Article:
Sixteen people have died in the Manchester area in the past four years from a highly resistant "superbug", according to figures released under the Freedom of Information Act.
Klebsiella Pneumoniae Carbapenemase (KPC) has been responsible for hundreds of infections, with 17 people dying, including 16 in Manchester, the BBC reported.
It said 1,241 patients were affected within the Central Manchester University Hospitals NHS Foundation Trust area from 2009 to 2013, with the numbers increasing year on year.
Some 62 patients have suffered blood poisoning - with 14 confirmed deaths within 30 days of infection - at the trust. Two other deaths have also been confirmed i n the current year.
KPC is resistant to carbapenems - a group of antibiotics that, in many cases, are regarded as the "last effective defence" against multi-resistant bacterial infections.
The Central Manchester University Hospitals NHS Foundation Trust said the enzyme which KPC uses to render antibiotics ineffective had now entered other bacteria, including E-coli and enterobacter.
It said all the patients who had died were seriously ill, such as with diabetes, kidney problems or transplant rejection. Others had leukaemia or other forms of cancer.
The trust said: "This trust has and continues to make strenuous efforts to control and reduce this infection. We continue to work very closely with Public Health England at both a local and national level to develop solutions for the long-term management of patients."
The Christie NHS Foundation Trust in Manchester, a specialist cancer hospital, said nine patients had been colonised with KPC last year.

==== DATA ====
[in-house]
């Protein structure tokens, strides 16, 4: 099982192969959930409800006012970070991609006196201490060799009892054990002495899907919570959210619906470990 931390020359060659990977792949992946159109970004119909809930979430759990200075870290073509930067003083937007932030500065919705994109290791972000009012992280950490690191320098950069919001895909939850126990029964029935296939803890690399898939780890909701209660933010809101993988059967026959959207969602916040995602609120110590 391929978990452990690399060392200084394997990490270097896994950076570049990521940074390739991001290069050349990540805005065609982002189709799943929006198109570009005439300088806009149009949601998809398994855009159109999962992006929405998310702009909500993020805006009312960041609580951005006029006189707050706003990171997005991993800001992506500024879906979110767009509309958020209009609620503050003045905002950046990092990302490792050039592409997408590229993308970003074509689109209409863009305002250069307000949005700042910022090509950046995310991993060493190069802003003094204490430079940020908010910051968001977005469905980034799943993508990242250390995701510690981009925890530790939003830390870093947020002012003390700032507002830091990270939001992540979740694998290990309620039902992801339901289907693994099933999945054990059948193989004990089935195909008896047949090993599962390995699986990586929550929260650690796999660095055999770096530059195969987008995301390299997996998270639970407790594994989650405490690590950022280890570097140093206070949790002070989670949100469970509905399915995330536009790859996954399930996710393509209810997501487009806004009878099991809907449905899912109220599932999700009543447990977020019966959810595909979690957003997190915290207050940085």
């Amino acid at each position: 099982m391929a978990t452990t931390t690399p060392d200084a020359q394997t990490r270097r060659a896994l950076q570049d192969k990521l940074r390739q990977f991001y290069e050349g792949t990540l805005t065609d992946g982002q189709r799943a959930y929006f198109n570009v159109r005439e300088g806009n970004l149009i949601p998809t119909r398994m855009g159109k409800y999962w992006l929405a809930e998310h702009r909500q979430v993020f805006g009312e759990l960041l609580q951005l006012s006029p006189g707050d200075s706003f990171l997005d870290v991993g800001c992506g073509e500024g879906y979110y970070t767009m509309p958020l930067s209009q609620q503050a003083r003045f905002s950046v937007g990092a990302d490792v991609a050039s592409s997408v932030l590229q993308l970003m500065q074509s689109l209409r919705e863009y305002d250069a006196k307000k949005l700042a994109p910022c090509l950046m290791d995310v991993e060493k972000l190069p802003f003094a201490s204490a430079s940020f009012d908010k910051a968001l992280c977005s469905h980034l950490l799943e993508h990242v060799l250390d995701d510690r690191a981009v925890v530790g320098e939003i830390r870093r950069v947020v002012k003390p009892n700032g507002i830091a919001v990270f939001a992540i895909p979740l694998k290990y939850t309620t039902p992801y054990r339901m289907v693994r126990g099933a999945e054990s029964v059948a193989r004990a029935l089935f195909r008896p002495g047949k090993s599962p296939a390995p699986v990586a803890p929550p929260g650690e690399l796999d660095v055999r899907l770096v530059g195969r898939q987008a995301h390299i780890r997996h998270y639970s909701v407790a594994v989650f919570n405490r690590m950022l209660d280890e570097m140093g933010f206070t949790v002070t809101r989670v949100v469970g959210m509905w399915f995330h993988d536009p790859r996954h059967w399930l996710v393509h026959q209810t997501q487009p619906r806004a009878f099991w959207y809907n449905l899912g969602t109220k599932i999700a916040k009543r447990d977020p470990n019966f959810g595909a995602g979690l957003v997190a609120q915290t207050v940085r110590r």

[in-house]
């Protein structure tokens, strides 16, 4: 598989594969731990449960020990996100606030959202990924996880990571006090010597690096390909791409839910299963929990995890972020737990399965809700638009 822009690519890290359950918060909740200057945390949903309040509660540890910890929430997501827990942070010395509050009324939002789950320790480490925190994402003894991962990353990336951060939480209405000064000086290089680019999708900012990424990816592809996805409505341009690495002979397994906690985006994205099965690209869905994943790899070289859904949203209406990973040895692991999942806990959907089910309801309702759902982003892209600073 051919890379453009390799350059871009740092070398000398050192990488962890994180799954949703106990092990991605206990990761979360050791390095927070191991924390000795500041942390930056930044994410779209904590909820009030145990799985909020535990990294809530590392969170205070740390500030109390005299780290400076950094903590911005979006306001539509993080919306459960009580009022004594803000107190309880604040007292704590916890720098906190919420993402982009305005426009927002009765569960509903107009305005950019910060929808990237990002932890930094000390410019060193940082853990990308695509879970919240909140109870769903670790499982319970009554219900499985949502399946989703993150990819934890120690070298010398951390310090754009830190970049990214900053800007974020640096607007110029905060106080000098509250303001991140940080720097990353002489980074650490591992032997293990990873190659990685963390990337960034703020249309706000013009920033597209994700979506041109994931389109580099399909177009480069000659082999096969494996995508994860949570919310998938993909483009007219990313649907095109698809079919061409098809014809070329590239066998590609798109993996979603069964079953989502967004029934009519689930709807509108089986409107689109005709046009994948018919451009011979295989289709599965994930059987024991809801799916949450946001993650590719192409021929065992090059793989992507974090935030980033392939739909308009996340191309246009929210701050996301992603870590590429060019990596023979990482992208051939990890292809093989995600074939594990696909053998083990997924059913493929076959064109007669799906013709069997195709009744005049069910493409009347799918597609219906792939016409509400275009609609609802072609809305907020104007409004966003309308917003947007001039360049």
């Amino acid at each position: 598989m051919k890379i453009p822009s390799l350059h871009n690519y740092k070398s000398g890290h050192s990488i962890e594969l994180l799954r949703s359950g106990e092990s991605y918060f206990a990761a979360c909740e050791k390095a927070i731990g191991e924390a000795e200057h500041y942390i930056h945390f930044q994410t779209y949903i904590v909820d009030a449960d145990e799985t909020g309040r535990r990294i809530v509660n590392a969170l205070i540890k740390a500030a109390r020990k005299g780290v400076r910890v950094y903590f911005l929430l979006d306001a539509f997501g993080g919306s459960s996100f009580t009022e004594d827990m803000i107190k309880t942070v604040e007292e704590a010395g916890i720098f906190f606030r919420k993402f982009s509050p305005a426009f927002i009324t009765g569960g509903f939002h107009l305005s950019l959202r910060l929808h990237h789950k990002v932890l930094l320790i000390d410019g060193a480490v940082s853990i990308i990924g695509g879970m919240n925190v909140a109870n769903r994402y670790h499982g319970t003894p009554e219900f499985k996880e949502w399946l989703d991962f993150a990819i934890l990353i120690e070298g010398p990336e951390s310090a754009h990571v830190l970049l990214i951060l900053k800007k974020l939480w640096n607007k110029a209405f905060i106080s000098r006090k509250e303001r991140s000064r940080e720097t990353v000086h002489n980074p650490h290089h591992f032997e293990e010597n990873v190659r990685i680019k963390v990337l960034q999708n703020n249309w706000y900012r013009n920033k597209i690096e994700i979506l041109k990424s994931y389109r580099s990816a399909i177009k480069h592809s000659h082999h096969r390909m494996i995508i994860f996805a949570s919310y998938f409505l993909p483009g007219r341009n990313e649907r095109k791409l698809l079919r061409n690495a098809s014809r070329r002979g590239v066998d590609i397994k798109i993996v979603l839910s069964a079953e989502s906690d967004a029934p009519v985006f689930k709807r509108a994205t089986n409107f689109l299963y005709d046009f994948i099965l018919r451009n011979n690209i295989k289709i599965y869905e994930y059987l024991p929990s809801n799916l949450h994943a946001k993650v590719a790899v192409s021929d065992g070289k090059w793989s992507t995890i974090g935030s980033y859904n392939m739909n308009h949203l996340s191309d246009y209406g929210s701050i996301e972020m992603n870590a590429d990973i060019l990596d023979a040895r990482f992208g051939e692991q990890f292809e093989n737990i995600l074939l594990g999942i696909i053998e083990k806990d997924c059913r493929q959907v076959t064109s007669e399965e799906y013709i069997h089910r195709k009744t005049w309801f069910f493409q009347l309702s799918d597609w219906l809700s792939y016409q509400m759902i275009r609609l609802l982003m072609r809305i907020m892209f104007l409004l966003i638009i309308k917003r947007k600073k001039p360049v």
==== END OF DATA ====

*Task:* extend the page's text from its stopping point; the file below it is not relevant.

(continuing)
Two cases of KPC have also been found at New Cross Hospital in Wolverhampton, with one patient dying in the past two years.
Its microbiologist, Dr Mike Cooper, told the BBC the patient was 96 and her form of KPC was still susceptible to some drugs.
"There's a huge element of luck in this," he said. "Either Manchester has been extremely unlucky or we have been extremely lucky not to have more cases."
Some 10 patients have also been colonised at the University Hospital of Stoke-on-Trent. Two had urinary tract infections, but neither patient died of blood poisoning.
Stoke's microbiologist, Jeorge Orendi, said: "Unlike the situation in certain hospitals in Manchester and London, fortunately in our hospital and catchment area, carbapenemase producers have remained rare to date."
Professor Neil Woodford, head of the PHE antimicrobial resistance and healthcare associated infections reference unit, said: "KPC is one of a number of enzymes, known as carbapenemases, which can make a bacteria resistant to carbapenem antibiotics.
"Other types of carbapenemase include NDM, OXA-48, and VIM enzymes, and a number of others. Bacteria with these resistance mechanisms have been found in the UK and around the world in many different types of bacteria, but especially in gut bacteria such as Klebsiella, E.coli and enterobacter.
"Gut bacteria that produce KPC or other carbapenemase enzymes are known as carbapenamase-producing enterobacteriaceae (CPE).
"Public Health England works with NHS colleagues to identify bacteria that have these resistance mechanisms. The new PHE tool kit provides guidance to control the spread of bacteria that produce carbapenemases and are resistant to carbapenem antibiotics."